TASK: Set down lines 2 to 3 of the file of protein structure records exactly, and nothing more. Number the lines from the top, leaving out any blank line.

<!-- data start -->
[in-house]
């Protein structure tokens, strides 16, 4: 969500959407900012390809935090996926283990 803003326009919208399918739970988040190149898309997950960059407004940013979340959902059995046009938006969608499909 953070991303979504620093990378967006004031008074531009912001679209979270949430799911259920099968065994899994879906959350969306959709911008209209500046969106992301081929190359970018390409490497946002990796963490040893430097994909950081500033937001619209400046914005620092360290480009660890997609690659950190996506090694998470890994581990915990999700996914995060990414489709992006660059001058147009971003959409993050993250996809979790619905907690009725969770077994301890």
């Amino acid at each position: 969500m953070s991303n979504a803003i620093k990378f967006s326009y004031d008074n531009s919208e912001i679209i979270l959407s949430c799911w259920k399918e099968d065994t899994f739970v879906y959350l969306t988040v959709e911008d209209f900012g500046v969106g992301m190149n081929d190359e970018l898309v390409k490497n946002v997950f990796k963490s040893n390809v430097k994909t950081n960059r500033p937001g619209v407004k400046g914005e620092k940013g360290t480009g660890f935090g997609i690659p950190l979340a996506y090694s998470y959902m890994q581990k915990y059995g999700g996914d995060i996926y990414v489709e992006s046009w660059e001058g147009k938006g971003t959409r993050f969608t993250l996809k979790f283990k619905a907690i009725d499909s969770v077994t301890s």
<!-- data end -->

């Protein structure tokens, strides 16, 4: 969500959407900012390809935090996926283990 803003326009919208399918739970988040190149898309997950960059407004940013979340959902059995046009938006969608499909 953070991303979504620093990378967006004031008074531009912001679209979270949430799911259920099968065994899994879906959350969306959709911008209209500046969106992301081929190359970018390409490497946002990796963490040893430097994909950081500033937001619209400046914005620092360290480009660890997609690659950190996506090694998470890994581990915990999700996914995060990414489709992006660059001058147009971003959409993050993250996809979790619905907690009725969770077994301890």
């Amino acid at each position: 969500m953070s991303n979504a803003i620093k990378f967006s326009y004031d008074n531009s919208e912001i679209i979270l959407s949430c799911w259920k399918e099968d065994t899994f739970v879906y959350l969306t988040v959709e911008d209209f900012g500046v969106g992301m190149n081929d190359e970018l898309v390409k490497n946002v997950f990796k963490s040893n390809v430097k994909t950081n960059r500033p937001g619209v407004k400046g914005e620092k940013g360290t480009g660890f935090g997609i690659p950190l979340a996506y090694s998470y959902m890994q581990k915990y059995g999700g996914d995060i996926y990414v489709e992006s046009w660059e001058g147009k938006g971003t959409r993050f969608t993250l996809k979790f283990k619905a907690i009725d499909s969770v077994t301890s």